Advayavada Buddhism

ON COURSE WITH NATURE.

Archive for the month “July, 2015”

Newtonianism in the French Enlightenment

Voltaire Foundation

Rob Iliffe is Professor of Intellectual History and the History of Science in the Department of History at the University of Sussex. He has written the Very Short Introduction to Newton and directs the online Newton Project. On 28 February 2015 he gave a fascinating talk at the ‘Voltaire and the Newtonian Revolution’ conference that explored the fate and legacy of Newton’s scientific views in eighteenth-century France of which this is a brief summary.

Newton_frontispiece

Soon after Newton had published his initial work on the heterogeneity of white light (in 1672), he became embroiled in a series of disputes about the truth of his theory, and about the facts on which it was based. Edme Mariotte’s failure to reproduce aspects of Newton’s ‘crucial experiment’ in 1681 influenced the negative opinion of Newton’s work by many French physicists, although there was increased interest in his work at the Académie des Sciences following…

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Registration is open for August in Blogging U.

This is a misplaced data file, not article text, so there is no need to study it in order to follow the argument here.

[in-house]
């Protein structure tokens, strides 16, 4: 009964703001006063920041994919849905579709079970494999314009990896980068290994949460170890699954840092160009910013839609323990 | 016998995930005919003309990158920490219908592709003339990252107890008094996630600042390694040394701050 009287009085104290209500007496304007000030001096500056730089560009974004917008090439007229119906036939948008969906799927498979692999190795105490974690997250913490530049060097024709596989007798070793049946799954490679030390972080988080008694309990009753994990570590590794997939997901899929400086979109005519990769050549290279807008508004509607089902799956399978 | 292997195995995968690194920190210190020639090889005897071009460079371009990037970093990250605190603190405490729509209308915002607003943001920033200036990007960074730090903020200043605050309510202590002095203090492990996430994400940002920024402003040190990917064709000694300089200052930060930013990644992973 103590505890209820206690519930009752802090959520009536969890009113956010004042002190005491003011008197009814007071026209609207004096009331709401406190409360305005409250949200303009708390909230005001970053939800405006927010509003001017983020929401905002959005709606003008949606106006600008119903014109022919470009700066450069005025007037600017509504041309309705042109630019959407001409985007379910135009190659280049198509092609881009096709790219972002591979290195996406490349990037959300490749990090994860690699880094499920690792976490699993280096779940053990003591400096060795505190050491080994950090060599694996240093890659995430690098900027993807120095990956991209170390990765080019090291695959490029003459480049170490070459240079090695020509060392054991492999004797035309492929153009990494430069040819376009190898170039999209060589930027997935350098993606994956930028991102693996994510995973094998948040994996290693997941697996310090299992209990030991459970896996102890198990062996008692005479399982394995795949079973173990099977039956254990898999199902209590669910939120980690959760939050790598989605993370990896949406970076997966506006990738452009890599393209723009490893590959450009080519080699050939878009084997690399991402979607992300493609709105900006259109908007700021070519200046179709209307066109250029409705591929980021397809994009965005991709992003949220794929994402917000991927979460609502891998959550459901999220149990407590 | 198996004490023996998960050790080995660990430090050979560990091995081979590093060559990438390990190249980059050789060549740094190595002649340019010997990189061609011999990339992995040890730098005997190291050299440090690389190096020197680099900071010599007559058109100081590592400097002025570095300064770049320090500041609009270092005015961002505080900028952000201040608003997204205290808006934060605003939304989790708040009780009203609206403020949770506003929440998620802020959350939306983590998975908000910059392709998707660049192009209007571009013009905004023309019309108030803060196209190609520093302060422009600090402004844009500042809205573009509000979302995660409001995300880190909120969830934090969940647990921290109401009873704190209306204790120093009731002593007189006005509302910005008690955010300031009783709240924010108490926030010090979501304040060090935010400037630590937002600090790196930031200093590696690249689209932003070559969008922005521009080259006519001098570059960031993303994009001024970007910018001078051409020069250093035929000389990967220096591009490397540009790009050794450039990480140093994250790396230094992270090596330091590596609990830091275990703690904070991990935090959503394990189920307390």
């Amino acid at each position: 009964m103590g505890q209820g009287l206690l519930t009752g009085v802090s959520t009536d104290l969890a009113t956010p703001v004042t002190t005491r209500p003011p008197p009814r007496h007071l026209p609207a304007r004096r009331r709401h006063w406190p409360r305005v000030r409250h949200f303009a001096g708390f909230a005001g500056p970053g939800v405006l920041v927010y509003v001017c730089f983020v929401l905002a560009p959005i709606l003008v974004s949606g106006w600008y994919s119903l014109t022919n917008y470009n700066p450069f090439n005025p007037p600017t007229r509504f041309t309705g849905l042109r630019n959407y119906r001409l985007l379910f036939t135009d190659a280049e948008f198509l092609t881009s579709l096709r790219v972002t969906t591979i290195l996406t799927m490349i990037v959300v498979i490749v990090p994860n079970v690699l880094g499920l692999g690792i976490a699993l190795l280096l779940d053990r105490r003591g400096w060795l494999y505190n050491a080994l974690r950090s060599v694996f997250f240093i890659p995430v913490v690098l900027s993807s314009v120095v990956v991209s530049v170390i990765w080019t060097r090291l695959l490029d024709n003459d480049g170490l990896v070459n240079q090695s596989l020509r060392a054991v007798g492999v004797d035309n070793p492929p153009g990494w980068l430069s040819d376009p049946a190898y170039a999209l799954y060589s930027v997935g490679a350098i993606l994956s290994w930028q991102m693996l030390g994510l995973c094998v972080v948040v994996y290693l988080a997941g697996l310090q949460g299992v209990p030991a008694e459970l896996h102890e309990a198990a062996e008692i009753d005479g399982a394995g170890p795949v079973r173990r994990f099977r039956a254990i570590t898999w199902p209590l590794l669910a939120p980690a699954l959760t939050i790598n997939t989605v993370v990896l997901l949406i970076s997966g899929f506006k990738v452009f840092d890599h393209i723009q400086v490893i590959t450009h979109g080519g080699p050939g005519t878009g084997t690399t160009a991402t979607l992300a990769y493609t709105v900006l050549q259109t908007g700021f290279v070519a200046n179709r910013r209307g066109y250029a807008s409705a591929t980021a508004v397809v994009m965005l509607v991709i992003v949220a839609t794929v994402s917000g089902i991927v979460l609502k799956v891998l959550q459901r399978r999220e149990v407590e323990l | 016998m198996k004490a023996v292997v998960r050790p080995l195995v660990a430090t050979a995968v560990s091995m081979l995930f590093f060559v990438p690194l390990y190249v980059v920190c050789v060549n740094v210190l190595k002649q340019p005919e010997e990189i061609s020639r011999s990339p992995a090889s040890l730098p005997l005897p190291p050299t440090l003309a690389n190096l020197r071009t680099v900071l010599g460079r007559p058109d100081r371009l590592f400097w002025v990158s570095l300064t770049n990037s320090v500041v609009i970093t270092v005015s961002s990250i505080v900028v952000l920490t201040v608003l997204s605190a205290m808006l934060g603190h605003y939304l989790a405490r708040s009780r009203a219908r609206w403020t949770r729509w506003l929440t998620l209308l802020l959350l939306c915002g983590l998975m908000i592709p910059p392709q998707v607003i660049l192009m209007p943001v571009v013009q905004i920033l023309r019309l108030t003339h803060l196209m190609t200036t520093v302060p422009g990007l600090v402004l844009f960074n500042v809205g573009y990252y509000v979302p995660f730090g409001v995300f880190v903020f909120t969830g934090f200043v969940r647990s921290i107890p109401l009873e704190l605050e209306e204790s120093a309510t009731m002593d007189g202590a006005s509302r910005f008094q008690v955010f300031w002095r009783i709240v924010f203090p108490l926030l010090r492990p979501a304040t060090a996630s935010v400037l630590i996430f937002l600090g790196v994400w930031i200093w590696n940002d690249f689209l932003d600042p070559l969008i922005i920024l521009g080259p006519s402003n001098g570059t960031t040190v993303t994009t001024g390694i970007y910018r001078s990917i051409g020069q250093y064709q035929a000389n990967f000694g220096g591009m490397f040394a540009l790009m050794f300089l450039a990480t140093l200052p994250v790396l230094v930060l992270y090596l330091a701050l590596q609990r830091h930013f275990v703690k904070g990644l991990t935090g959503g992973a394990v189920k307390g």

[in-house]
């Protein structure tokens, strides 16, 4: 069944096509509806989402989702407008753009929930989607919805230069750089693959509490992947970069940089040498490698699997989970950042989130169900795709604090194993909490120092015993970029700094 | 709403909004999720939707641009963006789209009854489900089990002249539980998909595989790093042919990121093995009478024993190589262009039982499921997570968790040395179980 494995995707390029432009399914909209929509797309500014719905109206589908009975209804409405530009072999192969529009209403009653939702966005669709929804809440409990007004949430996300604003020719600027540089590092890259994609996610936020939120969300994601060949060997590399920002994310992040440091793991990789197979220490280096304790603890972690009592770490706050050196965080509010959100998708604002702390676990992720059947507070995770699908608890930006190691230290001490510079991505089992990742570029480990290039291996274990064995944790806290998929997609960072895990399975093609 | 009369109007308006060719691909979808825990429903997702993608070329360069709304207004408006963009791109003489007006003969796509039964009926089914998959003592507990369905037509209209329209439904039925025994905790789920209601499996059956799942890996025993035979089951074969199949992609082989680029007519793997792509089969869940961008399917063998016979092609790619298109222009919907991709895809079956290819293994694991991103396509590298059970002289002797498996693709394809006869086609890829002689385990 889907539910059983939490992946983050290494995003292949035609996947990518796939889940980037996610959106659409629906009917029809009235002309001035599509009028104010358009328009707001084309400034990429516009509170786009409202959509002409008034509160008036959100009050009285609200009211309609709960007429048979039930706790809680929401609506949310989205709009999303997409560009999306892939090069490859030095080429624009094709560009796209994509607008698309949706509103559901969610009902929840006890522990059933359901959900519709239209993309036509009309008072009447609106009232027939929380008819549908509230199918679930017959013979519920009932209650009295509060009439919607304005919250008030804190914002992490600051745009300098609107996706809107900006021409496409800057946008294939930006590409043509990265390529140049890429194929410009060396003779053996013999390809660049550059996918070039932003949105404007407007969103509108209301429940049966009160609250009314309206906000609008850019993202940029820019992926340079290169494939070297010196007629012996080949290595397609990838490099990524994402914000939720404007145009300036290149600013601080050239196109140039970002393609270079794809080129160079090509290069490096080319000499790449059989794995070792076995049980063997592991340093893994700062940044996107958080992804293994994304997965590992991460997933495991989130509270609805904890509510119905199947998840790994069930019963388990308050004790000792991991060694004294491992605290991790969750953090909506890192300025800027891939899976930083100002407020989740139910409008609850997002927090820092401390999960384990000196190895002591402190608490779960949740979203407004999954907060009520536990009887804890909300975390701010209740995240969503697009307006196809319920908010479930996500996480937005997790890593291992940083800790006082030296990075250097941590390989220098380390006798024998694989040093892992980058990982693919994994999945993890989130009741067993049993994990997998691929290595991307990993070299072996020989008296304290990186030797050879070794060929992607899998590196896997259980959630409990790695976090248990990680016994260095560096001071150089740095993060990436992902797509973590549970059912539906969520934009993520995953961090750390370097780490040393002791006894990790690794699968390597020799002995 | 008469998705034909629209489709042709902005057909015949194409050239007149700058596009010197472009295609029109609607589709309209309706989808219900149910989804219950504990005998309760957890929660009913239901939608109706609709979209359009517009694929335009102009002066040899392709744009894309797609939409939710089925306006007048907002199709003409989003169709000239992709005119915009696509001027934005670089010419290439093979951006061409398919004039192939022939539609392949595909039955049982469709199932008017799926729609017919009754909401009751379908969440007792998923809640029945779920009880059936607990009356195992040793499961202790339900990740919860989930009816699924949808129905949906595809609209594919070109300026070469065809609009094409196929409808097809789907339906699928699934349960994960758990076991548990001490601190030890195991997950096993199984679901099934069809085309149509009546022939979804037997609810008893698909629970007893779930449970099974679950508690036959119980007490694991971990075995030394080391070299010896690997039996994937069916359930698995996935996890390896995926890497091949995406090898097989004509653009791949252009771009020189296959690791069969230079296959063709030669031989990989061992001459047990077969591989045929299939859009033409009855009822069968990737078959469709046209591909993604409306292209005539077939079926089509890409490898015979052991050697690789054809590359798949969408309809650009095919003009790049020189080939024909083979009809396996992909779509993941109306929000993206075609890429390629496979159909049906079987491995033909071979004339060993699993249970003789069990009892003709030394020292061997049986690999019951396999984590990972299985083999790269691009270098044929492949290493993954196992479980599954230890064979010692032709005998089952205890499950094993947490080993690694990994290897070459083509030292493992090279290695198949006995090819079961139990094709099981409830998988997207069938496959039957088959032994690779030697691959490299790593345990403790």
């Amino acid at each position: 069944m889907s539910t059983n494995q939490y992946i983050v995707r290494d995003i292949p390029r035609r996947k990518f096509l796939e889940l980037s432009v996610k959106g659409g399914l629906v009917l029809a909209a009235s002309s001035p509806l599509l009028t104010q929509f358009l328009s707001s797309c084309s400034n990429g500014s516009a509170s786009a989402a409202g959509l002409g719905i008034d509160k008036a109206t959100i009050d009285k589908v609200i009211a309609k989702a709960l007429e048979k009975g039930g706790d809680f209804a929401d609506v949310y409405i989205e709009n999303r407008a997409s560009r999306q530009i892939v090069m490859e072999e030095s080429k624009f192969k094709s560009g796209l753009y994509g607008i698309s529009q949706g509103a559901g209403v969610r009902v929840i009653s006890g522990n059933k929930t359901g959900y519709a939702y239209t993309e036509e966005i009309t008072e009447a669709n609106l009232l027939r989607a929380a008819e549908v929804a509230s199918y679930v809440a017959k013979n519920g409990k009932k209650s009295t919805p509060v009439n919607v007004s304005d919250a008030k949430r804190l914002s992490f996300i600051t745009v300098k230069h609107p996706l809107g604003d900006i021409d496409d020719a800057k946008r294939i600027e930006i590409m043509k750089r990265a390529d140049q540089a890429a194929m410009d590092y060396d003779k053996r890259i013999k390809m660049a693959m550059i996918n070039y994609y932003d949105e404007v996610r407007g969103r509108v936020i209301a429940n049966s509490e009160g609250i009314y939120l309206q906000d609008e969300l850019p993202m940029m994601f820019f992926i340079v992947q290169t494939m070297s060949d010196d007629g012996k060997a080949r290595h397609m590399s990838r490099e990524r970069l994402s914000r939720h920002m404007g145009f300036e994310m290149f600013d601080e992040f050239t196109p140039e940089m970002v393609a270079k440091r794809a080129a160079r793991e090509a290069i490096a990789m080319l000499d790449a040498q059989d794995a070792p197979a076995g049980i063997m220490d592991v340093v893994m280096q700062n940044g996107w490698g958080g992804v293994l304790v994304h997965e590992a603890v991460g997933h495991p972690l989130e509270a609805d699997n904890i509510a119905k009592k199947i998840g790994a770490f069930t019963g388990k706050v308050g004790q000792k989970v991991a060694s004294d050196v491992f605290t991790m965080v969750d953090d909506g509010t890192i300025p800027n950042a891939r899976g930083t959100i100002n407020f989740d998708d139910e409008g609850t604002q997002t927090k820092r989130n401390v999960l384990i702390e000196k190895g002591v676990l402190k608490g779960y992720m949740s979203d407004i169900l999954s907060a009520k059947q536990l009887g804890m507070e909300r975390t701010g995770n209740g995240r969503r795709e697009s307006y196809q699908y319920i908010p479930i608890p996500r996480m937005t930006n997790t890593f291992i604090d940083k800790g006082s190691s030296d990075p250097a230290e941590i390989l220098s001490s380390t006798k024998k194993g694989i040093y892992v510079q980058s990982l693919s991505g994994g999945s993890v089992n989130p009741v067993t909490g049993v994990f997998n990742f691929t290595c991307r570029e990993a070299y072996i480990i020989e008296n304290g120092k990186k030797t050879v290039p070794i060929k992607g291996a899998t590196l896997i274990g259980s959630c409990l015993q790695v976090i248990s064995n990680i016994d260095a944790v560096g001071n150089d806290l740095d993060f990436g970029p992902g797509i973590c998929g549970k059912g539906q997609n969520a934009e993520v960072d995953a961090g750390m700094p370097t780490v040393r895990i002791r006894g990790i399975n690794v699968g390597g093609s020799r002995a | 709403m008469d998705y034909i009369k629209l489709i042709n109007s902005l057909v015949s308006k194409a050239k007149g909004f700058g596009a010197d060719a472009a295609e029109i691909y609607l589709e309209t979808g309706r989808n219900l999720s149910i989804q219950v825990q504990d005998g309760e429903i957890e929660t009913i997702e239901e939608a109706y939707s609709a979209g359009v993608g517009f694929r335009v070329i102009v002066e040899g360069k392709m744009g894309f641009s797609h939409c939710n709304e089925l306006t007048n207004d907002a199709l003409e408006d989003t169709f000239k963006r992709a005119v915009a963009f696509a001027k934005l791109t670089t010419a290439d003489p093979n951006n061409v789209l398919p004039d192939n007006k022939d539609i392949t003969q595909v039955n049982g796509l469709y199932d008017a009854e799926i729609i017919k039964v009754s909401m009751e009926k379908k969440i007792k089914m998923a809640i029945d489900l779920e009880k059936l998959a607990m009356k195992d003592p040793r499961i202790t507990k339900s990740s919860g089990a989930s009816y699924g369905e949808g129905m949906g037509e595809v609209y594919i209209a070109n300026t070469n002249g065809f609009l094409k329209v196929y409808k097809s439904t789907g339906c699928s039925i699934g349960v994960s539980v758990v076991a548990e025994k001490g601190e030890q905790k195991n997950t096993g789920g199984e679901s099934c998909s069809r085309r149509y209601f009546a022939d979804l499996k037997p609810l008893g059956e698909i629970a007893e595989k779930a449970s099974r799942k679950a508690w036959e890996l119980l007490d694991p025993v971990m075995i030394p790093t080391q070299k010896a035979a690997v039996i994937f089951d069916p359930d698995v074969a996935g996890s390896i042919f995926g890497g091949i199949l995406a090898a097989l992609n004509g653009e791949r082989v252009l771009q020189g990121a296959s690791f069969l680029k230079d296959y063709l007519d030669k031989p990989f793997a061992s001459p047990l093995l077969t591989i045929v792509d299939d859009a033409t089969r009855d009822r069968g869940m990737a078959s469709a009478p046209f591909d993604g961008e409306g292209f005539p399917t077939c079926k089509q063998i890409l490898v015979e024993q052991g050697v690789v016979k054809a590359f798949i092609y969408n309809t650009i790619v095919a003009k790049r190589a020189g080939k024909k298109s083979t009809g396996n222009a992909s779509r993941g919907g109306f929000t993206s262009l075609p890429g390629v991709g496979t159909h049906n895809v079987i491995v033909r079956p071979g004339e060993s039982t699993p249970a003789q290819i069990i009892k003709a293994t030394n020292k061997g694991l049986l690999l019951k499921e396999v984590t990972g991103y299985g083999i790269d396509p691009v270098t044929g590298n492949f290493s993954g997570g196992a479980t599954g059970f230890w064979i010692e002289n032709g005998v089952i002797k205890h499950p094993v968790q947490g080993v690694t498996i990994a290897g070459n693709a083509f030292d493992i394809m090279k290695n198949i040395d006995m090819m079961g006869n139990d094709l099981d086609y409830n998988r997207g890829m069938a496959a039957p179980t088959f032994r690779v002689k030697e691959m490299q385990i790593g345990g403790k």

The Daily Post

Note: this is the same Blogging 101 course previously offered by Blogging U. Feel free to take it again, but be aware that we’ll cover the same topics.

Have you just started blogging (welcome!), or are you looking to breathe new life into a blogging habit that’s fallen by the wayside? Blogging U. is a great way to get on track, with bite-size assignments, a supportive community, and staff to support you. This August, we’re offering Blogging 101— and registration is now open!

Blogging 101: Zero to Hero — August 3 – 21


Blogging 101 is three weeks of bite-size blogging assignments that take you from “Blog?” to “Blog!” Every weekday, you’ll get a new assignment to help you publish a post, customize your blog, or engage with the community.